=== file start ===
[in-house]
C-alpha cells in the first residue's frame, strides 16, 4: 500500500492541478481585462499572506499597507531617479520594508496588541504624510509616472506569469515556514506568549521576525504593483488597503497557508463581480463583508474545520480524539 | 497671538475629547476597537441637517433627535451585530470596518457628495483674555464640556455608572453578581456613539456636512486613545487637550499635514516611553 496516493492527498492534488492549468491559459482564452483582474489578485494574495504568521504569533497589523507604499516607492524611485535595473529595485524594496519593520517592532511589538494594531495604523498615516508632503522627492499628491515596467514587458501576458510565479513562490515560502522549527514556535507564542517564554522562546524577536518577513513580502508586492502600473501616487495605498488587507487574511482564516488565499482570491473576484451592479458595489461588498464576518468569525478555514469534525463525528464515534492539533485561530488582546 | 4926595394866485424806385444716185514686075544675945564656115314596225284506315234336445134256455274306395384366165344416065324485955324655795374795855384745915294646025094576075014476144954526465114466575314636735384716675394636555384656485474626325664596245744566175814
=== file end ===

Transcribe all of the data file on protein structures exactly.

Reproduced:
[in-house]
C-alpha cells in the first residue's frame, strides 16, 4: 500500500492541478481585462499572506499597507531617479520594508496588541504624510509616472506569469515556514506568549521576525504593483488597503497557508463581480463583508474545520480524539 | 497671538475629547476597537441637517433627535451585530470596518457628495483674555464640556455608572453578581456613539456636512486613545487637550499635514516611553 496516493492527498492534488492549468491559459482564452483582474489578485494574495504568521504569533497589523507604499516607492524611485535595473529595485524594496519593520517592532511589538494594531495604523498615516508632503522627492499628491515596467514587458501576458510565479513562490515560502522549527514556535507564542517564554522562546524577536518577513513580502508586492502600473501616487495605498488587507487574511482564516488565499482570491473576484451592479458595489461588498464576518468569525478555514469534525463525528464515534492539533485561530488582546 | 4926595394866485424806385444716185514686075544675945564656115314596225284506315234336445134256455274306395384366165344416065324485955324655795374795855384745915294646025094576075014476144954526465114466575314636735384716675394636555384656485474626325664596245744566175814